Dan Rather Is a Good Ol’ Boy

Provided, that is, he’s in Texas and not on TV.

Dan Rather eases his father-in-law’s GMC Pickup along the roads of Buescher State Park, just outside of Smithville. He seems to know every bend, and every acre seems to prompt a small memory. Some forty years ago, the young newsman from Houston spent his weekends strolling these pathways, holding hands with a local girl he was courting, Jean Goebel from Winchester. When the water in the park’s lake was high enough, they would spend the afternoons swimming together, or Rather would fish for perch while, back home, Jean and her mother prepared a Goebel specialty, squirrel with cream gravy.

When Rather returns to Houston from New York, he seldom spends much time in his old neighborhood, which is adjacent to the Heights. Aside from the house his father built (which has long since left the family), there is nothing in that economically and racially diverse neighborhood to recall the Depression-era community that gave Rather his core values. But the past still greets him at Buescher State Park. These days he fishes at Lake Buescher whenever he can, and Jean’s family—Rather’s in-laws for the past 34 years—throw reunions on the park’s campground, where the Goebels swim and fish and eat squirrel with cream gravy. Considering that Rather’s workplace is CBS News, where every tradition—including the ten-year tradition of Rather as Evening News anchorman—must be justified by the latest television ratings, it’s easy to see why he cherishes these moments at Buescher. They are the part of Dan Rather’s life that is in no danger of changing overnight.

He takes these roads slowly, lovingly. (Among the many books Rather would like to write is one about the hidden pleasures of dirt roads—along the lines of William Least Heat Moon’s Blue Highways, he says, “except only unpaved roads and only in Texas.”) At a certain point, he brings the truck to a halt. As the engine idles, he gestures at the thicket surrounding us and says, “The Indians who lived out here called ’em Lost Pines. They figured that since the trees didn’t look like they came from around here, they must be lost.”

He smiles at the simplicity of the logic. In Manhattan Dan Rather may qualify as a Lost Pine, but here in his father-in-law’s pickup he could pass for a Buescher State Park custodian. Rather is wearing a denim work shirt with blue jeans, a simple pair of black cowboy boots, and a gimme cap that advertises a Smithville welding shop. A chaw of Beechnut tobacco bulges beneath his cheek. When he spits, he opens the door while driving and leans his head out so that the juice doesn’t spray against the truck. Then he closes the door and wipes his lips with the back of his hand. The whole process takes about as much time as it does to say, “Good evening. I’m Dan Rather.” It’s two-thirty in the afternoon, and if Dan Rather were at work today, he would just now be concluding the daily story-lineup meeting, which takes place in the “fishbowl,” the CBS Evening News nerve center. It’s common knowledge that when Rather is fighting for a particular story during those meetings, he is often given to fits of anger. Some of his colleagues walk away convinced that the true Dan Rather is an arrogant hothead, while the Dan Rather who spews out folksy Texas aphorisms to a credulous TV audience is pure invention. As to his arrogance, even Rather will admit, “I don’t take the bridle well.” But anyone who thinks of Dan Rather as a phony Texan hasn’t seen him expel a mouthful of tobacco juice from a moving pickup.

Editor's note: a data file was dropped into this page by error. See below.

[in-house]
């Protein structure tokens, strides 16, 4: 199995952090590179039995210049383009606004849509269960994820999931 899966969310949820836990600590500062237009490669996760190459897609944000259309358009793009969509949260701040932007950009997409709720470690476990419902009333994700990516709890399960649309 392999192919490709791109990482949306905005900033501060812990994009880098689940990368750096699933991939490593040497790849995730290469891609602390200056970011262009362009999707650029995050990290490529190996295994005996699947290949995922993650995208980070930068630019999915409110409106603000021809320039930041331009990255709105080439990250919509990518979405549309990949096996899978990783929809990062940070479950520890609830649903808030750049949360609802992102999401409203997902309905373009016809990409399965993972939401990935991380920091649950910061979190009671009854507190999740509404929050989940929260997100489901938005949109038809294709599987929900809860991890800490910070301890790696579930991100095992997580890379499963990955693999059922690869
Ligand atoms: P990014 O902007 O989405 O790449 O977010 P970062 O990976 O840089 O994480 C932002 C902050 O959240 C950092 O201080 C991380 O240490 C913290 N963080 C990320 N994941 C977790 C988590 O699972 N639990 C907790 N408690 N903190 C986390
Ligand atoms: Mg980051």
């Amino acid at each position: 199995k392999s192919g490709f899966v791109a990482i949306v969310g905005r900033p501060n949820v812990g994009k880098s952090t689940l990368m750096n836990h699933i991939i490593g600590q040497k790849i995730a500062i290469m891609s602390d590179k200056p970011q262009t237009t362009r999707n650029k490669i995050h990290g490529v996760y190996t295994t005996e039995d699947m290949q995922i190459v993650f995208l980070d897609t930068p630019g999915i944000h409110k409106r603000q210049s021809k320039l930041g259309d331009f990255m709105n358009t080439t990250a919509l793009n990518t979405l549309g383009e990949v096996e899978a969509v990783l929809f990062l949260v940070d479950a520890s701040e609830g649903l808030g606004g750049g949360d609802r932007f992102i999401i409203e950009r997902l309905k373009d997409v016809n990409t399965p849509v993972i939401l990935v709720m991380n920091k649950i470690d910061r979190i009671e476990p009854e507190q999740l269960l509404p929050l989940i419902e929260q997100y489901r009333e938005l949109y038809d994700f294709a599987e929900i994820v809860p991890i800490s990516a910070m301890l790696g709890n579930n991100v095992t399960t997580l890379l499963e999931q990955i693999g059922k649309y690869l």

Pointing out the window, he says, “If you ever have time, you really ought to take this road that goes out toward Bastrop.” He shakes his head solemnly. “Great little dirt road!” But instead, Rather maneuvers the pickup out of the park and east down Ranch Road 153, which, though paved, he takes at a respectful 25 miles per hour as we pass through the land of his in-laws, a lush expanse of meadows that was settled by Wendish-speaking Germans in the 1850’s. On the outskirts of Winchester, Rather points to a drab little building and says, “That’s the local bar. Now, if you want to see a part of America that’s disappearing, you come out here on a Friday night. And you’d damn sure better bring your hard hat.”

But the bar where we finally settle in for beers is a few miles away, in Serbin—“Home of Serbin Jackrabbits” says a sign adjacent to a baseball field where, Rather tells me, “It’s 334-feet down the left-field line,” and how the hell he knows that is beyond me. The bar in Serbin is quiet on a Wednesday afternoon: There’s one other customer, a somber soul whose spirits lift when Rather buys him a beer. As Rather and I move toward the dining area, the man seated at the bar sips at the beer that’s been bought for him and fixes his drowsy eyes on us. He’s wondering where he’s seen that guy with the chaw of tobacco in his cheek.

Once seated, Rather takes a swig of his Shiner and begins to talk about Serbin, CBS, and the vast world in between. His natural speaking voice is so quiet that I have to lean over the table to hear him. He is an unfailingly polite fellow and amiable once he has decided you’re not his enemy, but physically he remains slightly on edge: His movements are stiff and uneasy, and he is unable to smile on command. It has been observed that Rather is not a deep thinker. (Was Cronkite? Is Brokaw?) Whether or not that is true, his mind is active to the extreme. He listens intently to every word, and he remembers everything—including the unflattering things that have been written about him, some of which he can quote verbatim. He’s an engaging conversationalist, but at times you can sense the effort. There’s

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